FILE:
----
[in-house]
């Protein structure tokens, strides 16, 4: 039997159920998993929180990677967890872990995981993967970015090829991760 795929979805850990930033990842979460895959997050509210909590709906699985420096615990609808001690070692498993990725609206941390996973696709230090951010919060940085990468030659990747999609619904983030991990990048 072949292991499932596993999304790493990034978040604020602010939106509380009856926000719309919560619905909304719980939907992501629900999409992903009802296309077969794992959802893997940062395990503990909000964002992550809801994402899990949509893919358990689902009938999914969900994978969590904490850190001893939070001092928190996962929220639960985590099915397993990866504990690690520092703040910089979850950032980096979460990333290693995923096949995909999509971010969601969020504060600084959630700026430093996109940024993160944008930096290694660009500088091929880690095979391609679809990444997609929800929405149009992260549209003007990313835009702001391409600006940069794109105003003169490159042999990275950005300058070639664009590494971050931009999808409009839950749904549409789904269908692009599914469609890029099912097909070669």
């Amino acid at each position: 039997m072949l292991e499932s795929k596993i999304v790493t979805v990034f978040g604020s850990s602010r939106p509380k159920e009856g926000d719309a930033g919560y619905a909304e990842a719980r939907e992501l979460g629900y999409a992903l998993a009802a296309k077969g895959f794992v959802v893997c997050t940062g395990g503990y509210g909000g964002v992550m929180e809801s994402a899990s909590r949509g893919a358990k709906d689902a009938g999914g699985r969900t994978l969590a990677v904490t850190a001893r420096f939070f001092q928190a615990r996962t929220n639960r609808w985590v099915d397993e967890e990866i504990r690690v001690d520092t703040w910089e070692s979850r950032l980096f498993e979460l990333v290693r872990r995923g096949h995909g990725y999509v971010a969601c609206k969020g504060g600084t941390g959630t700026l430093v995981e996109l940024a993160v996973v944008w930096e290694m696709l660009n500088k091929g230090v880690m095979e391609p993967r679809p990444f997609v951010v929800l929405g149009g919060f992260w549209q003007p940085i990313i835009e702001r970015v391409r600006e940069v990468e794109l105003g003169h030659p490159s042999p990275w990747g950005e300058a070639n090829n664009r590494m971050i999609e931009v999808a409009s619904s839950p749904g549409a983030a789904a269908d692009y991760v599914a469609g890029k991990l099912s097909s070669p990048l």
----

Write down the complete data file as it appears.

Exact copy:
[in-house]
């Protein structure tokens, strides 16, 4: 039997159920998993929180990677967890872990995981993967970015090829991760 795929979805850990930033990842979460895959997050509210909590709906699985420096615990609808001690070692498993990725609206941390996973696709230090951010919060940085990468030659990747999609619904983030991990990048 072949292991499932596993999304790493990034978040604020602010939106509380009856926000719309919560619905909304719980939907992501629900999409992903009802296309077969794992959802893997940062395990503990909000964002992550809801994402899990949509893919358990689902009938999914969900994978969590904490850190001893939070001092928190996962929220639960985590099915397993990866504990690690520092703040910089979850950032980096979460990333290693995923096949995909999509971010969601969020504060600084959630700026430093996109940024993160944008930096290694660009500088091929880690095979391609679809990444997609929800929405149009992260549209003007990313835009702001391409600006940069794109105003003169490159042999990275950005300058070639664009590494971050931009999808409009839950749904549409789904269908692009599914469609890029099912097909070669």
């Amino acid at each position: 039997m072949l292991e499932s795929k596993i999304v790493t979805v990034f978040g604020s850990s602010r939106p509380k159920e009856g926000d719309a930033g919560y619905a909304e990842a719980r939907e992501l979460g629900y999409a992903l998993a009802a296309k077969g895959f794992v959802v893997c997050t940062g395990g503990y509210g909000g964002v992550m929180e809801s994402a899990s909590r949509g893919a358990k709906d689902a009938g999914g699985r969900t994978l969590a990677v904490t850190a001893r420096f939070f001092q928190a615990r996962t929220n639960r609808w985590v099915d397993e967890e990866i504990r690690v001690d520092t703040w910089e070692s979850r950032l980096f498993e979460l990333v290693r872990r995923g096949h995909g990725y999509v971010a969601c609206k969020g504060g600084t941390g959630t700026l430093v995981e996109l940024a993160v996973v944008w930096e290694m696709l660009n500088k091929g230090v880690m095979e391609p993967r679809p990444f997609v951010v929800l929405g149009g919060f992260w549209q003007p940085i990313i835009e702001r970015v391409r600006e940069v990468e794109l105003g003169h030659p490159s042999p990275w990747g950005e300058a070639n090829n664009r590494m971050i999609e931009v999808a409009s619904s839950p749904g549409a983030a789904a269908d692009y991760v599914a469609g890029k991990l099912s097909s070669p990048l």